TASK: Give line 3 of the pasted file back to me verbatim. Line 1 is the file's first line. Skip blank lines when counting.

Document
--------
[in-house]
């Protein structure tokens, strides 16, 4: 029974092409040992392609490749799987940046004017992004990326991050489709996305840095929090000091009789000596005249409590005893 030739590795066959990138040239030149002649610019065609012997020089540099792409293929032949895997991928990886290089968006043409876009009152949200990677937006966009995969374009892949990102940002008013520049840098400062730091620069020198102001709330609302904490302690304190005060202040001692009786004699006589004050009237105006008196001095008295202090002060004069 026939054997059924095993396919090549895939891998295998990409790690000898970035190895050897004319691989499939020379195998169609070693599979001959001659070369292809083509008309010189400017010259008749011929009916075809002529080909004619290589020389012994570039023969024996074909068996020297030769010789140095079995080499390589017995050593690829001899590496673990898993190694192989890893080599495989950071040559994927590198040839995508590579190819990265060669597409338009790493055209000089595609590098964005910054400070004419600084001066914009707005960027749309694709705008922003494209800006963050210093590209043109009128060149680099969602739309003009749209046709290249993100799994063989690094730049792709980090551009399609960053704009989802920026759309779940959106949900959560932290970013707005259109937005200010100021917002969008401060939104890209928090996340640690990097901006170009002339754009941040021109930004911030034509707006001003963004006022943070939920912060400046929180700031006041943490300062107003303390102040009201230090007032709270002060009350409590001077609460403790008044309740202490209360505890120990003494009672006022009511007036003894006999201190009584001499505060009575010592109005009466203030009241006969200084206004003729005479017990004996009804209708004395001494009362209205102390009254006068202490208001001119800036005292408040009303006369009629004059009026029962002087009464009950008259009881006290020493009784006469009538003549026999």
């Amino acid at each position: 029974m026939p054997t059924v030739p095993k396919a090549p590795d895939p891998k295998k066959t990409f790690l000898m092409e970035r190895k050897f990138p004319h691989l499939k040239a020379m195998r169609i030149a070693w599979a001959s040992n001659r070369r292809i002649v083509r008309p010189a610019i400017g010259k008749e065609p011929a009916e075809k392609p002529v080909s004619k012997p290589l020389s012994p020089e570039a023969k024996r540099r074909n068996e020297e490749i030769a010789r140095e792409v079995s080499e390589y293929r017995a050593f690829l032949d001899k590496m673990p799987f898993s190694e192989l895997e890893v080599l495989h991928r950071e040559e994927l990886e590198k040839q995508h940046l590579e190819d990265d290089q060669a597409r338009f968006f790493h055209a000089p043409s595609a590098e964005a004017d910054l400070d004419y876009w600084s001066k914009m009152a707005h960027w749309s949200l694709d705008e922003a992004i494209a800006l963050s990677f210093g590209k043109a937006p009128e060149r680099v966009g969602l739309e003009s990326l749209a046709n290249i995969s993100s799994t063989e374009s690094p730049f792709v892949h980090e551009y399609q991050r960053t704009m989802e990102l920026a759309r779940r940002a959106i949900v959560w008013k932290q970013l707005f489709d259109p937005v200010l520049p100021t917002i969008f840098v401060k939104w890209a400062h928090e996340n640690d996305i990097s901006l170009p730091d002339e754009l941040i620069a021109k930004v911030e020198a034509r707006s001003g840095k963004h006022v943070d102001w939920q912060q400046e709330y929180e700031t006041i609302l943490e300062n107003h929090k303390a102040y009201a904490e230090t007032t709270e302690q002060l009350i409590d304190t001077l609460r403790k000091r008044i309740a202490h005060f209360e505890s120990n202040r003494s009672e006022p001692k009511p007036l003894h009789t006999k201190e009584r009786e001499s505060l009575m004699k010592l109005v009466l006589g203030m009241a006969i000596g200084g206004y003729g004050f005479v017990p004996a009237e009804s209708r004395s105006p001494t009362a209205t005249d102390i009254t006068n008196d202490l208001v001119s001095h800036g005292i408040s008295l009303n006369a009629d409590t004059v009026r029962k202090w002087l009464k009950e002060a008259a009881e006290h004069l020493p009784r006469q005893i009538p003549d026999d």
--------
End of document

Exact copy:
């Amino acid at each position: 029974m026939p054997t059924v030739p095993k396919a090549p590795d895939p891998k295998k066959t990409f790690l000898m092409e970035r190895k050897f990138p004319h691989l499939k040239a020379m195998r169609i030149a070693w599979a001959s040992n001659r070369r292809i002649v083509r008309p010189a610019i400017g010259k008749e065609p011929a009916e075809k392609p002529v080909s004619k012997p290589l020389s012994p020089e570039a023969k024996r540099r074909n068996e020297e490749i030769a010789r140095e792409v079995s080499e390589y293929r017995a050593f690829l032949d001899k590496m673990p799987f898993s190694e192989l895997e890893v080599l495989h991928r950071e040559e994927l990886e590198k040839q995508h940046l590579e190819d990265d290089q060669a597409r338009f968006f790493h055209a000089p043409s595609a590098e964005a004017d910054l400070d004419y876009w600084s001066k914009m009152a707005h960027w749309s949200l694709d705008e922003a992004i494209a800006l963050s990677f210093g590209k043109a937006p009128e060149r680099v966009g969602l739309e003009s990326l749209a046709n290249i995969s993100s799994t063989e374009s690094p730049f792709v892949h980090e551009y399609q991050r960053t704009m989802e990102l920026a759309r779940r940002a959106i949900v959560w008013k932290q970013l707005f489709d259109p937005v200010l520049p100021t917002i969008f840098v401060k939104w890209a400062h928090e996340n640690d996305i990097s901006l170009p730091d002339e754009l941040i620069a021109k930004v911030e020198a034509r707006s001003g840095k963004h006022v943070d102001w939920q912060q400046e709330y929180e700031t006041i609302l943490e300062n107003h929090k303390a102040y009201a904490e230090t007032t709270e302690q002060l009350i409590d304190t001077l609460r403790k000091r008044i309740a202490h005060f209360e505890s120990n202040r003494s009672e006022p001692k009511p007036l003894h009789t006999k201190e009584r009786e001499s505060l009575m004699k010592l109005v009466l006589g203030m009241a006969i000596g200084g206004y003729g004050f005479v017990p004996a009237e009804s209708r004395s105006p001494t009362a209205t005249d102390i009254t006068n008196d202490l208001v001119s001095h800036g005292i408040s008295l009303n006369a009629d409590t004059v009026r029962k202090w002087l009464k009950e002060a008259a009881e006290h004069l020493p009784r006469q005893i009538p003549d026999d």